Lawmakers and supporters of Melanie’s Law are mad after a sensationalized news report in the Boston Herald that there are nearly 1,000 drivers on Massachusetts roads with five or more OUI convictions. They are driving with unrestricted licenses despite laws which mandates permanent license revocation after a 5th offense conviction.
How are they still driving? They were “grandfathered” in, or their offense took place before the law change. In fact, this has been the case since the lifetime lookback law passed in 2002. So these legitimately licensed individuals have been driving for 10 years without any problems.
However, if they were to be arrested now, after the law has changed, their license would be taken permanmently, and they would also be facing mandatory minimums of at least 2 years in prison.
Still, for some lawmakers, whether truly outraged or concerned on behalf of the people they represent, the fact is unacceptable.
“I don’t think it’s hyperbole to categorize this as a crisis,” said Representative Harold P. Naughton, Jr. (D-Clinton). He says this revelation, which came from the Boston Herald and the Registry of Motor Vehicles, is a chance to “set up some hearings as to whether we need to tighten up the licensing criteria.”
State Senator Bob Hedlund (R-Weymouth) is hoping the numbers will fuel support for an effort to put ignition interlock devices in the cars of all drunk drivers. Right now, Mass. law only mandates them after a second offense.
Registrar Rachel Kaprielian says there is little that can be done. While she says the numbers may be “unnerving,” it is a “leftover vestige of the laws before they were strengthened.” She says because future offenses will face revocation under the law change, “that number will not grow.”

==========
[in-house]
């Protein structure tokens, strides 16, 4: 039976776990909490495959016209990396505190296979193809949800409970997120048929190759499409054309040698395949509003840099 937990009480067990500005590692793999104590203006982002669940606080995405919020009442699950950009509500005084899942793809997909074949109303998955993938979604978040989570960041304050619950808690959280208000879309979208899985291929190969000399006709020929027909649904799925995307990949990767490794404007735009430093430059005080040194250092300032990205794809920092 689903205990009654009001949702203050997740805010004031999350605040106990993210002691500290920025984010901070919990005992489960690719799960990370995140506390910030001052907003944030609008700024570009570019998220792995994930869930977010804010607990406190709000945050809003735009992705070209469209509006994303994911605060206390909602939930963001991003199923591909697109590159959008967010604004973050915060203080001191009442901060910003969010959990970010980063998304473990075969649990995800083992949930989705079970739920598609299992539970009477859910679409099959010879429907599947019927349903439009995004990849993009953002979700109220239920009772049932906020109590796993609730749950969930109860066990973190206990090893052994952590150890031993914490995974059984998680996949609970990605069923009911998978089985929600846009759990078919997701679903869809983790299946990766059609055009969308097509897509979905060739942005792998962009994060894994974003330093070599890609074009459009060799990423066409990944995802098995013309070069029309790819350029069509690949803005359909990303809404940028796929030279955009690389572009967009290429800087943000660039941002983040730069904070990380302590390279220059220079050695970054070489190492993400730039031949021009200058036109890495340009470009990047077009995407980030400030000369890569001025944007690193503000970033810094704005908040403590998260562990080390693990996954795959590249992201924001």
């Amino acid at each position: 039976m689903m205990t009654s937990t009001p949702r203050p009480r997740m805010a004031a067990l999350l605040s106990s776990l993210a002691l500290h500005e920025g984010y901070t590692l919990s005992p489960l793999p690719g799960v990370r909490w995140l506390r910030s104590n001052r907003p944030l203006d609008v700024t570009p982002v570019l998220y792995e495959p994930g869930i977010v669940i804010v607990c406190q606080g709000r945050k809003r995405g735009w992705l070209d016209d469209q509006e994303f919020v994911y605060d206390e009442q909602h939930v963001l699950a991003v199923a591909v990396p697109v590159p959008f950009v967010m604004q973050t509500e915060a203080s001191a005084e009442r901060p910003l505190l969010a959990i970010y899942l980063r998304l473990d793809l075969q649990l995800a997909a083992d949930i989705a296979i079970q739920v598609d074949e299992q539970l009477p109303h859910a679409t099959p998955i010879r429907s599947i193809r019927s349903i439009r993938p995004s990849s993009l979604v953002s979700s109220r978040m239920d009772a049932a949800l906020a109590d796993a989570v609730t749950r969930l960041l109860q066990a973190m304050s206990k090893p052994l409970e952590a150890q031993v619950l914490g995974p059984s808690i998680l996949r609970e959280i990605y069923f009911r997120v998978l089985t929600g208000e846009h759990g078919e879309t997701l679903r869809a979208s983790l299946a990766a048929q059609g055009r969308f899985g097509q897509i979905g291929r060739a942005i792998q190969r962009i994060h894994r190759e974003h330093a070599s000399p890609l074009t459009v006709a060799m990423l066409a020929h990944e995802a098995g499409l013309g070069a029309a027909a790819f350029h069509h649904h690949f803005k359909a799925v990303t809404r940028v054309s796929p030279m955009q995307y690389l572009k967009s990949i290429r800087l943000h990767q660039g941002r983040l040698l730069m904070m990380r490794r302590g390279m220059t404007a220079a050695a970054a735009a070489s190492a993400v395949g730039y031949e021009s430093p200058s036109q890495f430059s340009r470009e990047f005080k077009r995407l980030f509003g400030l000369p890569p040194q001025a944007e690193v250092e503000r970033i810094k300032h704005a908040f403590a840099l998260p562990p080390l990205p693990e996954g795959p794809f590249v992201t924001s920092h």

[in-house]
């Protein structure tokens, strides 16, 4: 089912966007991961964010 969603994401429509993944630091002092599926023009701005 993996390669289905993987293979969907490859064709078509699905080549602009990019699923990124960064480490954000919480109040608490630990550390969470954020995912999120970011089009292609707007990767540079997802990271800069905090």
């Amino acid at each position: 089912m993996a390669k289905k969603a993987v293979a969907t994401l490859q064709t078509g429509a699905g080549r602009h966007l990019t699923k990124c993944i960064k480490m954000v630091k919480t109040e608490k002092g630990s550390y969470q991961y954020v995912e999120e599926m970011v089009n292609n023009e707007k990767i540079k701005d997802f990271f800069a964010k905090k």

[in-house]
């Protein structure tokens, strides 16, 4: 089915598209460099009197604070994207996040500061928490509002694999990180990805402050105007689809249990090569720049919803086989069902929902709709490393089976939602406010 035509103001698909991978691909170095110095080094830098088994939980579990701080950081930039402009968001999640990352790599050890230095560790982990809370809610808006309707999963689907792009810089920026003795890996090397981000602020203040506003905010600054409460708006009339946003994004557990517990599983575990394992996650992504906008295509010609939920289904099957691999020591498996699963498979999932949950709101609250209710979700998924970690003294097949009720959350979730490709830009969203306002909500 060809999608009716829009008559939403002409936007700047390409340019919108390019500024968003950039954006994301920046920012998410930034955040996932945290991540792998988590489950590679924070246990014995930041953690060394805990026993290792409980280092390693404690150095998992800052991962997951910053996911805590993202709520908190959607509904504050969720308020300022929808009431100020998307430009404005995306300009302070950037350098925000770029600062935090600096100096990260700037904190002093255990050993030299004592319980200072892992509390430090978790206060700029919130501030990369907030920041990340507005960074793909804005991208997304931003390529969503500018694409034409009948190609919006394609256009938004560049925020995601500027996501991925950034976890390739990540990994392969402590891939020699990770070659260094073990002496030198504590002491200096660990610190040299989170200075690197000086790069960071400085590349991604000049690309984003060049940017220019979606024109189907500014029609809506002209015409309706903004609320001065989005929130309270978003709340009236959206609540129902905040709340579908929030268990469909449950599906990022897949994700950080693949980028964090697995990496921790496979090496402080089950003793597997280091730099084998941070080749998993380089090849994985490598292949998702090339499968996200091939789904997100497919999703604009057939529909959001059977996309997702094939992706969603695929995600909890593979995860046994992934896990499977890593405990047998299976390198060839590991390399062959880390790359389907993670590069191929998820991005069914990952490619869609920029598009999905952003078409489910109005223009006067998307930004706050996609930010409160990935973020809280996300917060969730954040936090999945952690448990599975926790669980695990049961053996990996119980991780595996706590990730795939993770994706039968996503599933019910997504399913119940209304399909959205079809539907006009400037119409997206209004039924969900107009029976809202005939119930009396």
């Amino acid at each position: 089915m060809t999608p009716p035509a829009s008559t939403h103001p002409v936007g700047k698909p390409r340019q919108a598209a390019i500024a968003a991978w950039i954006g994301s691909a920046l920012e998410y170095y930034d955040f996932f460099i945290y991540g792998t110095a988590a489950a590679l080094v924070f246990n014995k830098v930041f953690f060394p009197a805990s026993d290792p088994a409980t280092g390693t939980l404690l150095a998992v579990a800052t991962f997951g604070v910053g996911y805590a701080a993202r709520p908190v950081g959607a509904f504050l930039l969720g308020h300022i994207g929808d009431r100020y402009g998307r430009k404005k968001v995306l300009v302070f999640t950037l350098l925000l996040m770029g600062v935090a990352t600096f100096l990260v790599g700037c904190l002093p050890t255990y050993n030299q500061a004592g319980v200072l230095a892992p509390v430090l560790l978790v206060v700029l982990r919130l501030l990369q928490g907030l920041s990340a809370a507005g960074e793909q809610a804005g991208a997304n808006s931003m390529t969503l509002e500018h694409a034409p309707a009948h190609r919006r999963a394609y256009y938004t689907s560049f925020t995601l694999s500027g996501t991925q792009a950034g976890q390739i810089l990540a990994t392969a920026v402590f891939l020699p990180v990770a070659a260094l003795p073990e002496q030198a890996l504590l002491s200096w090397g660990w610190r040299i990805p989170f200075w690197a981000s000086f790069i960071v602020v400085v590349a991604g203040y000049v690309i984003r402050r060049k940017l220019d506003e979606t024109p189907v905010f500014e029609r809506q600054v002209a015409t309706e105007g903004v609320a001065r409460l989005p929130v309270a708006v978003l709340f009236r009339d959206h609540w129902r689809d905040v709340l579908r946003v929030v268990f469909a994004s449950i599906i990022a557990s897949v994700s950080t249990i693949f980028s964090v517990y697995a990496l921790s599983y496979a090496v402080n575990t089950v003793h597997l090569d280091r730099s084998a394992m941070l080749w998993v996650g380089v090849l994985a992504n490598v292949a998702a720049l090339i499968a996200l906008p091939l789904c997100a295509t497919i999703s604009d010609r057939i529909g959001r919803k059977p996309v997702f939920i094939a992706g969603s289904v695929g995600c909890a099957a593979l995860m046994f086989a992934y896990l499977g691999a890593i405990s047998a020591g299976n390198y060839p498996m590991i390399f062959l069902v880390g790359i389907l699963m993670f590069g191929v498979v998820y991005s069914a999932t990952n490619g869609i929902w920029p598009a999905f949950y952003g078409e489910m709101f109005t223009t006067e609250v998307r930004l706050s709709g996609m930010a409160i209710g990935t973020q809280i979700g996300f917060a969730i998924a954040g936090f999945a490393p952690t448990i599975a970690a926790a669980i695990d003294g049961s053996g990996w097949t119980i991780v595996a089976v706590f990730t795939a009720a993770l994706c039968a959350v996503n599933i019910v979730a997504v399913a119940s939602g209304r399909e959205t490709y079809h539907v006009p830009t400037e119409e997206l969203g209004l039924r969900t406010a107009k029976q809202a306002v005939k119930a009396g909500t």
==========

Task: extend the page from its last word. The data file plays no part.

Lawmakers know how the laws work. If they didn’t think some OUI offenders would be grandfathered under this law and allowed to keep their license, they didn’t think things all the way through. This application of the law is common sense and shouldn’t come as a surprise.
So either they didn’t consider it in advance, and had a severe lapse in common sense, or they are acting outraged because they believe that’s what the public wants. After all, to not seem outraged about drunk drivers on the road could spell lower approval ratings and a subsequent loss of votes.
An OUI conviction carries serious penalties, even for a first time offender. But with the occasional tragic accident making headlines and the seeming outrage of lawmakers over the application of a law they approved, these penalties only stand to get harsher.
If you are charged with an OUI, whether it’s your first or multiple charge, contact my offices today.